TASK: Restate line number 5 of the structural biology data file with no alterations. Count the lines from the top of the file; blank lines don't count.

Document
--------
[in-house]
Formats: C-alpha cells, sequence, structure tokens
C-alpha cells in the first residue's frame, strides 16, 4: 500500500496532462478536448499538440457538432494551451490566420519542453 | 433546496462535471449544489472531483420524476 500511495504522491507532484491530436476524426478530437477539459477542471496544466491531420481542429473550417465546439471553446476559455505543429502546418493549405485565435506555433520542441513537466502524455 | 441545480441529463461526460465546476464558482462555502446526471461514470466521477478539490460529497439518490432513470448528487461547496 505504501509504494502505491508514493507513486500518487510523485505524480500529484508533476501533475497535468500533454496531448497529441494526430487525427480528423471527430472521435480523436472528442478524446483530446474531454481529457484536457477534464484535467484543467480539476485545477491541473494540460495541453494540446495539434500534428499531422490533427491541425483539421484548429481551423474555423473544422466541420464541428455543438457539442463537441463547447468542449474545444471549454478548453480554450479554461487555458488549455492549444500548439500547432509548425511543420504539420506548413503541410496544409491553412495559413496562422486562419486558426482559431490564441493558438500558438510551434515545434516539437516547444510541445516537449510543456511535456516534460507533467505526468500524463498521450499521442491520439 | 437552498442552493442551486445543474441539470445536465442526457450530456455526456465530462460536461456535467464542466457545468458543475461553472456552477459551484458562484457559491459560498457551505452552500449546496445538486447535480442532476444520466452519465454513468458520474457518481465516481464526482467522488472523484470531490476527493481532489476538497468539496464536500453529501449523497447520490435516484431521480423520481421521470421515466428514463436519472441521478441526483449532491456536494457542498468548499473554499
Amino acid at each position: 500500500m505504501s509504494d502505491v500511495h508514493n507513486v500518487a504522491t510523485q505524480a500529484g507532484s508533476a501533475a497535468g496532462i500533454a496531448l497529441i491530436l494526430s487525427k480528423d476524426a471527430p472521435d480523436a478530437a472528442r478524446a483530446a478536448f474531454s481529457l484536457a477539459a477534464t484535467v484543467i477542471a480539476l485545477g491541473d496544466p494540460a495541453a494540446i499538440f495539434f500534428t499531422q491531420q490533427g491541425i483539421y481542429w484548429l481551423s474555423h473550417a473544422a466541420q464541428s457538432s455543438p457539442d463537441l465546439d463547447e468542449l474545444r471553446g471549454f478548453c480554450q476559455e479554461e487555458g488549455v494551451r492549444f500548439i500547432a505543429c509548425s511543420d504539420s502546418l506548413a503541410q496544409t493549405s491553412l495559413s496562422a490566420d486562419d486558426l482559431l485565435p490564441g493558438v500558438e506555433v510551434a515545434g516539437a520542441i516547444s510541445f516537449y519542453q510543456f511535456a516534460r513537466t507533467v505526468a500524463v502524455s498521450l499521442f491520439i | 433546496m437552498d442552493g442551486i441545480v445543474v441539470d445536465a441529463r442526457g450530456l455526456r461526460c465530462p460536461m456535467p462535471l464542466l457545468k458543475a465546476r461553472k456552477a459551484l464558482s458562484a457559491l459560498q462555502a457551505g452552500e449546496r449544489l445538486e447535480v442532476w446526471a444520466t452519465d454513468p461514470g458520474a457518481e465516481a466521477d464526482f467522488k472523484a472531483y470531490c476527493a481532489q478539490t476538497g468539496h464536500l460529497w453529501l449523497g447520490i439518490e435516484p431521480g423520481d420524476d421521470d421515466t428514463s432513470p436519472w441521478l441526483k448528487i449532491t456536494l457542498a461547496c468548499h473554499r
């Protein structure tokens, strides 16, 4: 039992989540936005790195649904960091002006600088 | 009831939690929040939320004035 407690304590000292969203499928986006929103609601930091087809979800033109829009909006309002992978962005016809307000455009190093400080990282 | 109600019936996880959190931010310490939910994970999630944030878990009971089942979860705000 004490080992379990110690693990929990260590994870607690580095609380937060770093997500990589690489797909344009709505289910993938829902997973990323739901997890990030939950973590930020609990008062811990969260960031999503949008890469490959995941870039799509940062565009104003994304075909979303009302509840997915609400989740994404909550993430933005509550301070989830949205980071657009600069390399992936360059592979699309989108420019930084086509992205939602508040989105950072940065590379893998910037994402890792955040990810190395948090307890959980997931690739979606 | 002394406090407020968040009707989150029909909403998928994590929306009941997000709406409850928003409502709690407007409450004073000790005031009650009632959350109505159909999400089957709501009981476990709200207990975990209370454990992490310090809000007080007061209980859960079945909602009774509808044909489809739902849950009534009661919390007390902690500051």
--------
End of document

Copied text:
């Protein structure tokens, strides 16, 4: 039992989540936005790195649904960091002006600088 | 009831939690929040939320004035 407690304590000292969203499928986006929103609601930091087809979800033109829009909006309002992978962005016809307000455009190093400080990282 | 109600019936996880959190931010310490939910994970999630944030878990009971089942979860705000 004490080992379990110690693990929990260590994870607690580095609380937060770093997500990589690489797909344009709505289910993938829902997973990323739901997890990030939950973590930020609990008062811990969260960031999503949008890469490959995941870039799509940062565009104003994304075909979303009302509840997915609400989740994404909550993430933005509550301070989830949205980071657009600069390399992936360059592979699309989108420019930084086509992205939602508040989105950072940065590379893998910037994402890792955040990810190395948090307890959980997931690739979606 | 002394406090407020968040009707989150029909909403998928994590929306009941997000709406409850928003409502709690407007409450004073000790005031009650009632959350109505159909999400089957709501009981476990709200207990975990209370454990992490310090809000007080007061209980859960079945909602009774509808044909489809739902849950009534009661919390007390902690500051």